MONTREAL — For Mahdi Ziani and Jérémie Tapiero, it hasn’t been easy to watch the turbulent fallout of the Arab Spring unfold in Morocco, the country of their common heritage.
The country is in the midst of being caught up in the tides of history, Ziani, a Muslim, and Tapiero, who is Jewish, acknowledge.
Morocco has seen the unsettling rise of Islamism in the form of the Justice and Development Party, which is linked to the Muslim Brotherhood.
In March, David Saranga, an Israeli envoy on a working visit to Morocco’s capital, Rabat, left quickly when tens of thousands protested his presence at a massive pro-Palestinian rally.
Ziani and Tapiero believe those incidents merely underscore the essential need for the fledgling group they are active in, Mémoires & Dialogue.
Launched locally about seven months ago as an outgrowth of informal exchanges that had been taking place among like-minded local Moroccan Muslims and Jews, Mémoires & Dialogue’s terms of reference are to affirm in Quebec – through meetings, conferences and other events – the common and enduring “singular place” Morocco continues to hold in the hearts and minds of its Jews, Muslims, Berber population and other minorities.
“Everyone knows about the problems, but we are together to show how Morocco has, during its history, been a place of tolerance and pluralism for Muslims and Jews,” 34-year-old Ziani, an auditing and training co-ordinator at Concordia University, said in a recent interview.
“The purpose is to reach out, to show that dialogue is possible.”
“We represent all segments of Moroccan society,” noted Tapiero, who, at 36, has worked as a professional in the Jewish community and joined Ziani for the interview. “We are not naïve about what’s going on. But it is also a reason for Mémoires & Dialogues to go on.”
Indeed, both made it clear that while the main purpose of their group is to reinforce common ancestral bonds and to build local bridges of rapprochement and coexistence among Jews, Muslims and others of Moroccan descent, political discussion within Mémoires & Dialogues – whether about religion or the Israeli-Palestinian conflict – is neither avoided nor discouraged.
The group’s French-language website, memoiresetdialogue.com (an English-language link is being worked on), expresses a “cri du coeur” to uphold the Morocco where King Mohammed V refused to impose Vichy laws during World War II, where King Hassan II hosted Shimon Peres and Yasser Arafat for peace talks, and where King Mohammed VI defined the Holocaust as “one of the most painful chapters in human history.”
It also quotes from Morocco’s constitution: “Our Morocco is guided by the values of openness, moderation, tolerance and dialogue for the mutual understanding of all the world’s cultures and civilizations.”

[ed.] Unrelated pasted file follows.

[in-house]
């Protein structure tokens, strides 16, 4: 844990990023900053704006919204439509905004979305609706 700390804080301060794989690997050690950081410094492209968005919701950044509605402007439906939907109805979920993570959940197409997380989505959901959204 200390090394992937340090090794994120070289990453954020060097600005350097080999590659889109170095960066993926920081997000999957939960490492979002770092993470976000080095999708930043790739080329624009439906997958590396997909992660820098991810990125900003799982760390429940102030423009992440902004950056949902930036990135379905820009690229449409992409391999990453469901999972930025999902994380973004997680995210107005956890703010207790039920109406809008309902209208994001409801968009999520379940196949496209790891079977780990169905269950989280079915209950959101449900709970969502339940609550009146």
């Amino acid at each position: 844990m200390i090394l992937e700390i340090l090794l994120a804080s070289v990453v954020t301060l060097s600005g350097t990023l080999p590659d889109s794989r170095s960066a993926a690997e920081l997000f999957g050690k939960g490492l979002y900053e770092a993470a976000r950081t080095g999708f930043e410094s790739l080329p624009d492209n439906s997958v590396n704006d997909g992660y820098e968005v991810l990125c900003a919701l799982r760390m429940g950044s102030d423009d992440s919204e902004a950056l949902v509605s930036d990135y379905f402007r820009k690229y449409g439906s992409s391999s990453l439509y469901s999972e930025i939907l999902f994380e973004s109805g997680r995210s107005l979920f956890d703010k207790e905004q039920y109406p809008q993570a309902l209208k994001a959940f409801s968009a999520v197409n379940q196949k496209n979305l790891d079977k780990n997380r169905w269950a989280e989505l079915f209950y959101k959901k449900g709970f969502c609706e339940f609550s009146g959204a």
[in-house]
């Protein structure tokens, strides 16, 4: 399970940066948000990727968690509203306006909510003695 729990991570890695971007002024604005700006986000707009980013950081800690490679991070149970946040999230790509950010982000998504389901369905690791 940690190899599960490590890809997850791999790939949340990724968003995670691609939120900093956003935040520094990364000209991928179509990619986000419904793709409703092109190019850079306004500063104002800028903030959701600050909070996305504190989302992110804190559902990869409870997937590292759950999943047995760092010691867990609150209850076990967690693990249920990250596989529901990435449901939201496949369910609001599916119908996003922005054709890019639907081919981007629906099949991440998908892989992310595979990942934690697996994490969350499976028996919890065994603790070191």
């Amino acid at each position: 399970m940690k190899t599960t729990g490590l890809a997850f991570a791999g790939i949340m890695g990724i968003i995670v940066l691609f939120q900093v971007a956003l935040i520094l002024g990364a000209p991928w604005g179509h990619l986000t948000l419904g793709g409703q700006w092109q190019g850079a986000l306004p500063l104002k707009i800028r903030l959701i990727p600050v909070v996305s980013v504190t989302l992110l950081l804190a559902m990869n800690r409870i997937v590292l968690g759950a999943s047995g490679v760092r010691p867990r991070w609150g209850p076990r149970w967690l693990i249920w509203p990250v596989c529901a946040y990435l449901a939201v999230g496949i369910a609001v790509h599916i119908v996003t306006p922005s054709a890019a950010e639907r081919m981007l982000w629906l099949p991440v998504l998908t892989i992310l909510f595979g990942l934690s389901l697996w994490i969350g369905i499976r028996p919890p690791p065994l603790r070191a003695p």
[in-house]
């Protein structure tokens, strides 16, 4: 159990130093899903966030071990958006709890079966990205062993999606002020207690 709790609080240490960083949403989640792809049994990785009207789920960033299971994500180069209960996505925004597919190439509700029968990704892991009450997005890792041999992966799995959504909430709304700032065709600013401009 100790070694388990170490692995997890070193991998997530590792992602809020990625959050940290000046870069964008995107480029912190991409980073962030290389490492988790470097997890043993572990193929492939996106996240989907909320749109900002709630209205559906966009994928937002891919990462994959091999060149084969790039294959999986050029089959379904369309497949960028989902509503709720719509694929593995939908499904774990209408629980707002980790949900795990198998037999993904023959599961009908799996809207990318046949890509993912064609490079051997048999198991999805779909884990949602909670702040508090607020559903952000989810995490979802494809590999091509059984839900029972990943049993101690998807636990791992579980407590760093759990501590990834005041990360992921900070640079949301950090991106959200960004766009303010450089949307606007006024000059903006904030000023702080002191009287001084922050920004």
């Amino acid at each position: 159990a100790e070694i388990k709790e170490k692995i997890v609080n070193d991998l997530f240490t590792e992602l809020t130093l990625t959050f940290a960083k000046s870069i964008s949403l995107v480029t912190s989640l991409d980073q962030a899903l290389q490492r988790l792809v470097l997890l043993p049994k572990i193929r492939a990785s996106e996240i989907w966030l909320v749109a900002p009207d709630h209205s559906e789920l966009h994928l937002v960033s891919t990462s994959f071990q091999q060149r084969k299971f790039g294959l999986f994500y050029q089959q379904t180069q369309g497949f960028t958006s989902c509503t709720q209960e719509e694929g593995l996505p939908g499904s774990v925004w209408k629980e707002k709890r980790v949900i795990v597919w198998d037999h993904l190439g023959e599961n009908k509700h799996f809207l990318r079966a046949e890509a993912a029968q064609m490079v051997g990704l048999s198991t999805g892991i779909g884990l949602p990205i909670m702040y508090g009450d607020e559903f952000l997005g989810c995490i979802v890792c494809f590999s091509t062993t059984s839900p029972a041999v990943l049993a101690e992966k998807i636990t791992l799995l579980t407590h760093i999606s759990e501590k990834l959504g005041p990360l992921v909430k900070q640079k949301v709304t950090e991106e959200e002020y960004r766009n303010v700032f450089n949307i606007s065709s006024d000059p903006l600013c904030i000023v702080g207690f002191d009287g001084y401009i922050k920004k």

Mémoires & Dialogue’s board of directors therefore includes, in addition to Ziani and Tapiero, a number of other Muslims and Jews, among them president Amine Dabchy, a former president of the Concordia University Student Union; Maurice Chalom, a veteran advisor in the City of Montreal’s police and security department; Rabia Chaouchi, a community development advisor for the City of Montreal; and Elie Benchetrit and Daniel Amar, both well-known figures in the organized Jewish community.
The honorary president is Yehuda Lancry, who was born in Morocco and served as Israel’s ambassador to France and the United Nations.
So far, the group has organized several events, including a “rencontre” with interim Liberal party leader Bob Rae, and an evening of comedy called Tajine de Rires (tajine is a North African stew). Its next major event, called “Canada-Québec-Maroc: questions d’avenir,” is an all-day conference on June 3, with a number of local and international experts, at the Le Sporting Club du Sanctuaire, 6105 Avenue du Boisé.
The event’s honorary co-chairs are Quebec cultural communities minister Kathleen Weil and Morocco’s ambassador to Canada, Nouzha Chekrouni.
For Ziani and Tapiero, the event will mark an ambitious milestone for Mémoires & Dialogues. But both also pointed out the continuing need to “promote the message better,” a task that would be facilitated by more public and corporate involvement and support.
They also said the group plans to eventually take more “specific positions” on “difficult” issues.
“This will be the future,” Tapiero said.
For more information on the June 3 event, call 514-823-5060, or e-mail firstname.lastname@example.org.